Offline chrisild

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Re: St. Michael's Tower - Not a Skyscraper but an "Edgescraper".
« Reply #6 on: July 01, 2008, 11:59:24 AM »
Collecting by edge inscription varieties is very popular in Belgium,as the coins of one Position can command a premium over the price of the coins of the other Position.
That is something which amazed me when collecting euro coins was all new. German coins have had edge inscriptions for a long time, and the orientation of such inscriptions has never been an issue among collectors. After all, this orientation is a totally random thing. So when "Type A" and "Type B" came up (I first noticed that in an Italian forum), many other German collectors, myself included, reacted like, huh? :)  But if people want to collect both "types", why not ...

Christian

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Re: St. Michael's Tower - Not a Skyscraper but an "Edgescraper"
« Reply #7 on: July 01, 2008, 08:36:03 PM »
The edge inscription is normally applied before a coin is struck in a separate minting process. See here. Having received the edge inscription, the blanks fall at least once, so that both sides have an equal chance of receiving the obverse or reverse stamp, meaning that the way the edge inscription is positioned is indeed random and paying more for one position or another is a folly. I agree with Christian, though. Never tell other people what (not) to collect.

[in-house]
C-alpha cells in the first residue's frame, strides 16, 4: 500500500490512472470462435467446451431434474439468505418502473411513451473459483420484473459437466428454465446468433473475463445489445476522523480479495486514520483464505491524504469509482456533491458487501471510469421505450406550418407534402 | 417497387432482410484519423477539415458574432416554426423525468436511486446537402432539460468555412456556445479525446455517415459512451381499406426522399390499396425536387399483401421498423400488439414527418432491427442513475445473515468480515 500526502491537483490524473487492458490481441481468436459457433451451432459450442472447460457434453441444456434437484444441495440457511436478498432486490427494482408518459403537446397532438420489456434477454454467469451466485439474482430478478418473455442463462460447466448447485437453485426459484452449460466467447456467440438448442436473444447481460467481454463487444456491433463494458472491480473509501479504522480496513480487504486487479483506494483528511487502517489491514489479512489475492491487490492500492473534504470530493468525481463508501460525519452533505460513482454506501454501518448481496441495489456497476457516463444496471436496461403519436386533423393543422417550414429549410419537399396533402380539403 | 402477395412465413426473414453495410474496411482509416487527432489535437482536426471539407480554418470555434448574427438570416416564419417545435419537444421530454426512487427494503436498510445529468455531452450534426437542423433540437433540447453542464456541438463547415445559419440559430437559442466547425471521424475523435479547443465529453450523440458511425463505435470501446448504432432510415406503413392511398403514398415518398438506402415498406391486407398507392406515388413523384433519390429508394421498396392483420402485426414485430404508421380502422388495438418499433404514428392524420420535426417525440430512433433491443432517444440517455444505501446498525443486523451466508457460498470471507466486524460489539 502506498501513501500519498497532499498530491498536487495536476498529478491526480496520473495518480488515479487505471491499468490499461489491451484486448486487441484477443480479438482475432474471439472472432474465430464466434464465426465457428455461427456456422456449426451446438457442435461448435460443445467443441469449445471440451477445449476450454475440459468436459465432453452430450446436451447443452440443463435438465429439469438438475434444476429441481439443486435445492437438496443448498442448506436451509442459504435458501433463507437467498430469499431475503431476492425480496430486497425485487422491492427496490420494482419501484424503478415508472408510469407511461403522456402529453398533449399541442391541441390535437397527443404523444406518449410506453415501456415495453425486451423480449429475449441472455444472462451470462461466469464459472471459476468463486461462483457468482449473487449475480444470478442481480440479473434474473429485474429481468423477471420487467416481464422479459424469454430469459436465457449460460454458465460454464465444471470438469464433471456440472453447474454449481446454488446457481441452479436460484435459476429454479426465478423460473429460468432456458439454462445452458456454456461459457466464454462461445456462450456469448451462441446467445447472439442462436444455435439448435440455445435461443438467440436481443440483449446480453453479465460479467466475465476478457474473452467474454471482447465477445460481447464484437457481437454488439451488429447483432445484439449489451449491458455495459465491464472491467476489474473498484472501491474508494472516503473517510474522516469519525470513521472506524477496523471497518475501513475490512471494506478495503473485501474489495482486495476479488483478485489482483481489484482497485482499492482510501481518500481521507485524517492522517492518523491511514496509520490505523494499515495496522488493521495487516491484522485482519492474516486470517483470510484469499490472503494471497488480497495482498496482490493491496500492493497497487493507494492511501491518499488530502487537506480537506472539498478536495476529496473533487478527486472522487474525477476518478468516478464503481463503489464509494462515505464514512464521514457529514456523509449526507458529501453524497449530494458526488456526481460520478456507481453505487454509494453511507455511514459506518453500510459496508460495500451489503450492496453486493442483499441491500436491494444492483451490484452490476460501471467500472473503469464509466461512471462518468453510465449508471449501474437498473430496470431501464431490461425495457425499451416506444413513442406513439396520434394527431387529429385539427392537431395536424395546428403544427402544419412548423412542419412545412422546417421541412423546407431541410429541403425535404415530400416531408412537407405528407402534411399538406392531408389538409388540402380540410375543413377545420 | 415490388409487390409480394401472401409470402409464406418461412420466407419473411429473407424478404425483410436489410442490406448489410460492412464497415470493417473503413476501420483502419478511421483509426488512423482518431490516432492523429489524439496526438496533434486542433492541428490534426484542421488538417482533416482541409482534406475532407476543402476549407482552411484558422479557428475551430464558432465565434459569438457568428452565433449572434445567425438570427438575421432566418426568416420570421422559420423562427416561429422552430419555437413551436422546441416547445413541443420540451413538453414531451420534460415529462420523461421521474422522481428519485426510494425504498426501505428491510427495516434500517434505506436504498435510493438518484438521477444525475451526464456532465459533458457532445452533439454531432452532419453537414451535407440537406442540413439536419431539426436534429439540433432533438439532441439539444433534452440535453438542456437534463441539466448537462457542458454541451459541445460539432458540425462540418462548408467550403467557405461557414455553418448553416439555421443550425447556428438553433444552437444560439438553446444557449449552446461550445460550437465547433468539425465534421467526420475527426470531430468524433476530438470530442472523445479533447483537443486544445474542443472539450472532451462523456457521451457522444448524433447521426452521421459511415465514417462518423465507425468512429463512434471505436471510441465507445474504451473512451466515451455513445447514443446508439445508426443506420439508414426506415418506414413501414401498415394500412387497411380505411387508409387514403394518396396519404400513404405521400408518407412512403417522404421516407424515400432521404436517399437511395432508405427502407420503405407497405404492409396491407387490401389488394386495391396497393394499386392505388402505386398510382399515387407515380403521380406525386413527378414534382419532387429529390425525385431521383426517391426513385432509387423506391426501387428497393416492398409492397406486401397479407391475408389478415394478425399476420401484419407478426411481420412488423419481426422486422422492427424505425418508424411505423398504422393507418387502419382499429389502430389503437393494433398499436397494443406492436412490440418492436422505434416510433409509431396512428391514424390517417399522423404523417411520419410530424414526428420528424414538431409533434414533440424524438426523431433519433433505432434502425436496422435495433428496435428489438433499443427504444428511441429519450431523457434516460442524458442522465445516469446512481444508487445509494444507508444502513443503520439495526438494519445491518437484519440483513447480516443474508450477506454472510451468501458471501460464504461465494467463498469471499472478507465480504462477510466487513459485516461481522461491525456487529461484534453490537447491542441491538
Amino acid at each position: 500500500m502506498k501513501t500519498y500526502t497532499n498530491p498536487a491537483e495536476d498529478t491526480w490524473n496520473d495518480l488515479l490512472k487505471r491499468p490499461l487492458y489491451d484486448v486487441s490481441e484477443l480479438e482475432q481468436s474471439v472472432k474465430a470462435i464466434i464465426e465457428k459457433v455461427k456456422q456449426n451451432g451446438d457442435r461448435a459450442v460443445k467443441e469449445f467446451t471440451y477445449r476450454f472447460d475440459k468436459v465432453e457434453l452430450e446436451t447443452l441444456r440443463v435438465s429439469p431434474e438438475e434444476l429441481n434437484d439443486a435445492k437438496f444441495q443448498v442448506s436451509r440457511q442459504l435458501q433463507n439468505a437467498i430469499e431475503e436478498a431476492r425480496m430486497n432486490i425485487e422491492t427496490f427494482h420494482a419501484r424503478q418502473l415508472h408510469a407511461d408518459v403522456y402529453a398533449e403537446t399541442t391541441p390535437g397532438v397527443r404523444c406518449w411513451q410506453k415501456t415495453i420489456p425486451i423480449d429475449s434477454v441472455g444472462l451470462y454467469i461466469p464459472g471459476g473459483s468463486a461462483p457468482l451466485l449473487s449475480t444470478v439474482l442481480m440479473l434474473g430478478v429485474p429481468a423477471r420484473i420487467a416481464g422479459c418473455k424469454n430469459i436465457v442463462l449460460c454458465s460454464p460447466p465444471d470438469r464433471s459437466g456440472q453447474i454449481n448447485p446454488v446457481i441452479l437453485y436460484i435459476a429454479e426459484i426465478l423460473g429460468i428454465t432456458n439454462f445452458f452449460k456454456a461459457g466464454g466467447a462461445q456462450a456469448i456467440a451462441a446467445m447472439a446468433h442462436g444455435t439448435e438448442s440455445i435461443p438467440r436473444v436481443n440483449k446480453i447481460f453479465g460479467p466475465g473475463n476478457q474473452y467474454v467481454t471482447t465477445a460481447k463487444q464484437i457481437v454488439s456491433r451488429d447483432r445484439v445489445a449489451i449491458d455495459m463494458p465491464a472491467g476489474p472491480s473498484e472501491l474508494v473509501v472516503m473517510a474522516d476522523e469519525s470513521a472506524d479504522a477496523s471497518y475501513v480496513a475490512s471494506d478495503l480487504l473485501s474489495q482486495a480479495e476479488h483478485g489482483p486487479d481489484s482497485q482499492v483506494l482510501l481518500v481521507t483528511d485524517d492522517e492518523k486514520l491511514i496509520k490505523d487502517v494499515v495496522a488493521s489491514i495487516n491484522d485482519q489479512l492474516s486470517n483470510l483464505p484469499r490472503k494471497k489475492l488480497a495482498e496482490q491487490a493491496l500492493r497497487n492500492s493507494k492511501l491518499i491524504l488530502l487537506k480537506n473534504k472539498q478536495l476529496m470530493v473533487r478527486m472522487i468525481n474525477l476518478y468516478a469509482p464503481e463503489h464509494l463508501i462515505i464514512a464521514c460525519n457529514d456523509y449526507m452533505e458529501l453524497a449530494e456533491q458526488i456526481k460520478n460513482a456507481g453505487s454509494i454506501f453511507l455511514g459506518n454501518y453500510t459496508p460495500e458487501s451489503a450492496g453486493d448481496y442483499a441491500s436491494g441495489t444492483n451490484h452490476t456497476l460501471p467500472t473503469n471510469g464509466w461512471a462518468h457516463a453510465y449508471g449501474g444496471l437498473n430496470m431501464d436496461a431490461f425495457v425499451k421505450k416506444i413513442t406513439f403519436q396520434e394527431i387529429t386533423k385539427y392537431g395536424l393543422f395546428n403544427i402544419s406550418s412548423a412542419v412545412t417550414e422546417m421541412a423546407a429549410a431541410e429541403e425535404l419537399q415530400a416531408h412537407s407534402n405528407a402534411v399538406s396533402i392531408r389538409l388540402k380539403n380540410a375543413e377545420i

Peter
An unidentified coin is a piece of metal. An identified coin is a piece of history.

paisepagal

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Re: St. Michael's Tower - Not a Skyscraper but an "Edgescraper"
« Reply #8 on: January 09, 2012, 10:24:02 AM »
Funny story when i visited hamburg in 2008...last day of my holiday there and my friend had to get to work...so put my suitcase in one of the railway lockers and walked around aimlessly through the city to squeeze as much as i could from the day  ;D... by around 3pm, it was pretty sunny and even a bit hot (funny whether end oct!)....finally had to sit on the steps of this building and take a breather... Looked up and saw this very nice bronze statue of an angel (I think)...and loe and behold...i was on the steps (not than many of them anyways) of St. Michel Kirch  ;D...It was almost closing time, so a quick walk around and there was even a nice velvet box of the 2 euro being sold @ €5 which i picked up. I was quite a happy man  ;D
I guess the church must be very historical, but it isn't that imposing 

Offline chrisild

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Re: St. Michael's Tower - Not a Skyscraper but an "Edgescraper"
« Reply #9 on: January 09, 2012, 11:13:47 AM »
That statue shows, you guessed it, St. Michael fighting the dragon. :) As for the church, well, baroque church architecture is something you don't find that often in Northern Germany (personally I could care less, as I like Romanesque and Gothic churches better ...), and St. Michael in Hamburg is one of the big Baroque churches in the North. And for Hamburg it is a landmark, partly because of its history (completely destroyed by fires in 1750 and 1906, always rebuilt) and partly because of the tower: You can take an elevator up and enjoy a great view.

By the way, since the numismatico.de link in the first post is dead, here is another image of a piece where the tower almost goes into the ring. This one is special for another reason too: It is an error piece, with the old (pre-2007) map on the reverse. Not terribly rare (about 600,000 coins, F/Stuttgart only, have that wrong reverse) but you will still have to pay between 30 and 40 euro, maybe more, for one.

Christian